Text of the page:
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Title: Concealment of type 1 diabetes at work in Finland: a mixed-method study
Authors: Hakkarainen, P.
Munir, Fehmidah
Moilanen, L.
Rasanen, K.
Hanninen, V.
Issue Date: 2018
Publisher: © The authors. Published by BMJ Publishing Group
Citation: HAKKARAINEN, P. ...et al, 2018. Concealment of type 1 diabetes at work in Finland: a mixed-method study. BMJ OPEN, 8: e019764.
Abstract: Objectives To explore the possible reasons for concealing type 1 diabetes (T1D) at work. Methods The main set of data came from a cross-sectional survey (response rate 49.3%), the participants of which were 688 wage earners with T1D. Concealment of T1D was measured by asking respondents have they ever during their working career hidden their diabetes from their (A) colleagues and (B) line manager. Furthermore, semistructured interviews (n=20) were conducted to obtain deeper understanding. Questionnaire data were analysed using logistic regression analyses and qualitative interviews with inductive thematic analysis. Results About 30% of wage earners with T1D had concealed their condition during their working career from their colleagues and almost 20% from their line manager. Individuals aged 18–44 years age were more likely to conceal their T1D from their colleagues than older workers during their working career. Not disclosing T1D to the extended family (OR 5.24 (95% CI 2.06 to 13.35)), feeling an outsider at work (OR 2.47 (95% CI 1.58 to 3.84)), being embarrassed by receiving special attention at work (OR 1.99 (95% CI 1.33 to 2.96)) and neglecting treatment at work (OR 1.59 (95% CI 1.01 to 2.48)) were all associated with concealment of T1D from colleagues. The youngest age group of 18–24 years were more likely to conceal their T1D from their line managers than the older age groups during their working career. Not disclosing T1D to the extended family (OR 4.41 (95% CI 1.72 to 11.32)), feeling like an outsider at work (OR 2.51 (1.52 to 4.14)) and being embarrassed by receiving special attention at work (OR 1.81 (95% CI 1.13 to 2.91)) were associated with concealment of T1D from line managers. From the interviews, five main themes related to concealment emerged, expressing fears related to the consequences of telling: (1) being perceived as weak, (2) job discrimination, (3) unwanted attention, (4) being seen as a person who uses their T1D for seeking advantages and (5) losing privacy. Conclusions A considerable proportion of wage earners with T1D are concealing their diagnosis often because of feelings associated with stigma. Both overemphasis and underestimation of T1D at work by the colleagues or line manager may lead to concealing T1D and may thus be harmful to self-management of T1D. The obstacles in disclosing T1D might be diminished by giving adequate information at the workplace about the condition and its significance.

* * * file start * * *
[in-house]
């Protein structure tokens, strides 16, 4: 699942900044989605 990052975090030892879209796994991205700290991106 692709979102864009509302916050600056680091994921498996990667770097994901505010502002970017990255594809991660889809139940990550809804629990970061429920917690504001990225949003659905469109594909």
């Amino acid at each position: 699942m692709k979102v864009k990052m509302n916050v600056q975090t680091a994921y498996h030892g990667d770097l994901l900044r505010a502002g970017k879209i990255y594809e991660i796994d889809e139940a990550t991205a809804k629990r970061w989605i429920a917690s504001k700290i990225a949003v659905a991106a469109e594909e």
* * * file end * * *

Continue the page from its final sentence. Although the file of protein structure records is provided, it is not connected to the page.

Description: This is an Open Access Article. It is published by BMJ under the Creative Commons Attribution-NonCommercial 4.0 International (CC BY-NC). Full details of this licence are available at: http://creativecommons.org/licenses/by-nc/4.0/
Sponsor: PH was supported by grants from The Finnish Work Environment Fund (No. 111166) and The Finnish Diabetes Association.
Version: Published
DOI: 10.1136/bmjopen-2017-019764
URI: https://dspace.lboro.ac.uk/2134/33415
Publisher Link: https://doi.org/10.1136/bmjopen-2017-019764
ISSN: 2044-6055
Appears in Collections:Published Articles (Sport, Exercise and Health Sciences)

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